nOb – A Steampunk Big Knob Controller For Media Production


The nOb is a precise generic endless knob controller, being produced via a Kickstarter campaign.

The controller was designed for fine control of any type of parameter during media production.

Here’s the official intro video:

Here’s what the developer has to say about it:

nOb is able to control virtually any parameter you would normally adjust with your mouse, delivering out-of-the-box compatibility with any operating system and software package. You simply have to point your mouse cursor to the parameter you want to control and use nOb’s big knob to fine-tune it to taste. Based on the current mode of operation, any draggable interface element found in modern media production software can be controlled, including sliders, scrollbars, knobs or even draggable value indicators.

nOb is available to backers for approx €165. See the project site for details.

29 thoughts on “nOb – A Steampunk Big Knob Controller For Media Production

  1. Nice features and a quality rotary knob sounds like fun and nice haptic feeling but way to expensive. If it’s just emulating an input device it should be not that complicated to build it by yourself for maybe 40 bucks? Correct me if my assumption is bullshit.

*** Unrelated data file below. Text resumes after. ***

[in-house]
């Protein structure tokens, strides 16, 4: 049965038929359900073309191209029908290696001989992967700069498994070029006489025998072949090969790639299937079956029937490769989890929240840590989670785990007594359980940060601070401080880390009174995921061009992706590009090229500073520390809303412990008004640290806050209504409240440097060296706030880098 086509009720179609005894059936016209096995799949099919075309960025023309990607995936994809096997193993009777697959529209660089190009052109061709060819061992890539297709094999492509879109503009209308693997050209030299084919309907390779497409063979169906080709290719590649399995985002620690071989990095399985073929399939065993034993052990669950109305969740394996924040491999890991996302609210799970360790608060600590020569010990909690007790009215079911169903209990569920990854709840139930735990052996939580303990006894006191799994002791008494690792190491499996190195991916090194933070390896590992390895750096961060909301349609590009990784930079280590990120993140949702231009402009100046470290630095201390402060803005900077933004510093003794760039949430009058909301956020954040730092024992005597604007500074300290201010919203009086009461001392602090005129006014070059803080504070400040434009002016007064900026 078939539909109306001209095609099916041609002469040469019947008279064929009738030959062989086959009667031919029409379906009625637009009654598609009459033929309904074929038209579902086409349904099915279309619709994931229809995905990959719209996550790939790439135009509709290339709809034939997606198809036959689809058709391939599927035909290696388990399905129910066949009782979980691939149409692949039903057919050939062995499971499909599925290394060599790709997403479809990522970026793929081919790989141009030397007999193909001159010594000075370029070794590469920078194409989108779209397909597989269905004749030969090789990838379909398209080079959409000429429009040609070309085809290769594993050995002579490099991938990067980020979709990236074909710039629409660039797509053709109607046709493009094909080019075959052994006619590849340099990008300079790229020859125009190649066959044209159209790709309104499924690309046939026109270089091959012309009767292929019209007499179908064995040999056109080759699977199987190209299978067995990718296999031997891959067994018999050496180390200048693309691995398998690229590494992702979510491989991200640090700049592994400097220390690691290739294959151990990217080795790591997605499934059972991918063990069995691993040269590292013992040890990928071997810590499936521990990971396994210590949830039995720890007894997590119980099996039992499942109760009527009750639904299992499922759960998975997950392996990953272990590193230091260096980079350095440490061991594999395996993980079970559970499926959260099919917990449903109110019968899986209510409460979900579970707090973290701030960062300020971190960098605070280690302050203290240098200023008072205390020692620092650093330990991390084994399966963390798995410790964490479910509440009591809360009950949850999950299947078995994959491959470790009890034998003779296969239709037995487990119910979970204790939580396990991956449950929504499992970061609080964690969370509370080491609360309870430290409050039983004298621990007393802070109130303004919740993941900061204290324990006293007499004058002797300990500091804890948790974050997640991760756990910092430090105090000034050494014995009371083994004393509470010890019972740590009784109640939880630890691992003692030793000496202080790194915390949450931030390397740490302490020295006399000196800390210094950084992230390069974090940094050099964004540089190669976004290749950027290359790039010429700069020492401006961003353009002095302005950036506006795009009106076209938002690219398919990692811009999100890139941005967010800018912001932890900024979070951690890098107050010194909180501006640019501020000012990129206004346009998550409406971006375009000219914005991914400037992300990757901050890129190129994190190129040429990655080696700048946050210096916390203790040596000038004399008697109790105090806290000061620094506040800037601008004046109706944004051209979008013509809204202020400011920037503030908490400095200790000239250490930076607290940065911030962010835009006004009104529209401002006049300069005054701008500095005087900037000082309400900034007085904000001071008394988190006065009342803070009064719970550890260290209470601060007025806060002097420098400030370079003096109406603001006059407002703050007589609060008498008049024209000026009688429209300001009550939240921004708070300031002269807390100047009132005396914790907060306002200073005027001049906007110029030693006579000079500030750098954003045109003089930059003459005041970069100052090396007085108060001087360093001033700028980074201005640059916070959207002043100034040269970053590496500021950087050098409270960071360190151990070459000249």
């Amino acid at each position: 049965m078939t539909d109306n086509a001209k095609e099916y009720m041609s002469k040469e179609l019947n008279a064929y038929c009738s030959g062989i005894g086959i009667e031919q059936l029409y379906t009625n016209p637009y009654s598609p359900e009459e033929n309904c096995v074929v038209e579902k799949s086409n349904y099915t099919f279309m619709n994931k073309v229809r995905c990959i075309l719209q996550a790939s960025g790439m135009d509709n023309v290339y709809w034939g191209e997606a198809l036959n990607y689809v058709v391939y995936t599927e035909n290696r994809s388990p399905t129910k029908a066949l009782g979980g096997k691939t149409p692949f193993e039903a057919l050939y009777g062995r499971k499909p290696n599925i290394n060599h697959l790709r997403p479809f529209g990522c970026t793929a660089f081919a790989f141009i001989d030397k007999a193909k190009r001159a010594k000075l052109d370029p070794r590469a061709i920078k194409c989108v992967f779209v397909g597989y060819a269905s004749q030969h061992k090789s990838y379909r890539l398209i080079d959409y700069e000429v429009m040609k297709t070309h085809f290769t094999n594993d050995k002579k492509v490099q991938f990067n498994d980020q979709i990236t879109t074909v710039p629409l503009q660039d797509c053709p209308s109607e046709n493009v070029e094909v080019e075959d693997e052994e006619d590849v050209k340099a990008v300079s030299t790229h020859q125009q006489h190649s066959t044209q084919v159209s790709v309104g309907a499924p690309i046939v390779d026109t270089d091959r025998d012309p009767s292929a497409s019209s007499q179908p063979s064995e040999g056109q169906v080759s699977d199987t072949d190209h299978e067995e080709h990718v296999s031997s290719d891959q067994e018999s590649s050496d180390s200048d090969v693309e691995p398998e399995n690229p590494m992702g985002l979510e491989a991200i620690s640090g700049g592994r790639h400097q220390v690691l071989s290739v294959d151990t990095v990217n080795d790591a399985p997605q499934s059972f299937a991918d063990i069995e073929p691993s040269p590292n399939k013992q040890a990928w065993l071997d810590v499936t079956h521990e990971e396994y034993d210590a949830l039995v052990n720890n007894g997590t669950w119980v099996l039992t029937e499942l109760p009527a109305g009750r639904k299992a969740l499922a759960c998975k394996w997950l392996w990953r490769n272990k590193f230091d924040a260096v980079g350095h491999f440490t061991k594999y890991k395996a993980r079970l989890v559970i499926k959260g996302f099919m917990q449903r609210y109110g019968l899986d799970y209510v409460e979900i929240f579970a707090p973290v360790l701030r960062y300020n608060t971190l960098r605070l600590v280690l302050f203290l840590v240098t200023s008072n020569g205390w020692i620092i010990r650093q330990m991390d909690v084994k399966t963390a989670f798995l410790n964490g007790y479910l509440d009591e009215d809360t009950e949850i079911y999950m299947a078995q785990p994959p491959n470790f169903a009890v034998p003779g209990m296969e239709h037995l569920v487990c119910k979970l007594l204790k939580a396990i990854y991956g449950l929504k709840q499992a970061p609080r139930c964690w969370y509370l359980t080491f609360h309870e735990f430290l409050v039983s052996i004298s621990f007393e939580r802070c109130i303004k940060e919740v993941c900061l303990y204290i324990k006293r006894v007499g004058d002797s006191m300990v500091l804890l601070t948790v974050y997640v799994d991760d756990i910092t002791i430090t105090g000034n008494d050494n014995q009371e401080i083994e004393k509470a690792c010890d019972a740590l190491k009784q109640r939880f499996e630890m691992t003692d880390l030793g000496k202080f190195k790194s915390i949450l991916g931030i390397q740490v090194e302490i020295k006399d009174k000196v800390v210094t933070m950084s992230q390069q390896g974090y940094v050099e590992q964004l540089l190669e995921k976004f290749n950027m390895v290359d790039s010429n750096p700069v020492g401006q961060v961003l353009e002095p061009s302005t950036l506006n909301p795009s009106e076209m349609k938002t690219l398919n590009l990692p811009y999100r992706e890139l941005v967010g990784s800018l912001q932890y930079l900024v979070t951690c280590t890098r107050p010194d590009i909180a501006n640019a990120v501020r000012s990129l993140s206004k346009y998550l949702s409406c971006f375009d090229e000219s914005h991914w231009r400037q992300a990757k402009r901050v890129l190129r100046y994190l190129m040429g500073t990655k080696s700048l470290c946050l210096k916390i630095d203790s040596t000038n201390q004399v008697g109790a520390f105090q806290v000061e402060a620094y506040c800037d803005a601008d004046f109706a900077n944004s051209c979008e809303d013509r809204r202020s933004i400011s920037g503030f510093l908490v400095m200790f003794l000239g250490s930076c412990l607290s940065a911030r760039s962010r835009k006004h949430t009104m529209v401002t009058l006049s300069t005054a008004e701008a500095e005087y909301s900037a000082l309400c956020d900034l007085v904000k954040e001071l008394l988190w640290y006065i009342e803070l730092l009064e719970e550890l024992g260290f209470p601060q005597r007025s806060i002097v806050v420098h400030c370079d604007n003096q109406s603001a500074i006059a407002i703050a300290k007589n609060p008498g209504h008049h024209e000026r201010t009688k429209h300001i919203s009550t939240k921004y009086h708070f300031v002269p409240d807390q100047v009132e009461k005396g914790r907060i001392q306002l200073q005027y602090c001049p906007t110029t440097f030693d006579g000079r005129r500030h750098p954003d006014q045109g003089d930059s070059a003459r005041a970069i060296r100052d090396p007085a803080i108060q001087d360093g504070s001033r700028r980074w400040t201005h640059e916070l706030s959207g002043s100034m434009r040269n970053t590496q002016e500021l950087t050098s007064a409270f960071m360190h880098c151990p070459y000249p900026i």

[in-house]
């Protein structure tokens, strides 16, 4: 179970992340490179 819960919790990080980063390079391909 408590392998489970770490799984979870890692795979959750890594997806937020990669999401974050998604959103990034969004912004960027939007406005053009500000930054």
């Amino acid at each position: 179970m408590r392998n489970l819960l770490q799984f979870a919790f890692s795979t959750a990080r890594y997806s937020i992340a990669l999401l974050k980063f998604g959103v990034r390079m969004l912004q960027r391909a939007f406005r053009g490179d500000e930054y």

1. All you gotta do is precisely cut and assemble a half dozen pieces of wood, sand and stain it, create the electronics, get a PCB made, write some firmware and assemble it all.

      So yeah, if you’ve got a week and the skills, you could probably make this for 40 buck.

    2. You’re definitely wrong. You could build one with less resolution, less weight, and less functionality for that much. As an electronics designer I roll my eyes a little at people who don’t understand how much it costs to build stuff like this. The general rule is to take the public cost of an item and divide it by 3 – 1/3 profit (aka wages), 1/3 back into company (overhead, R&D), 1/3 materials cost.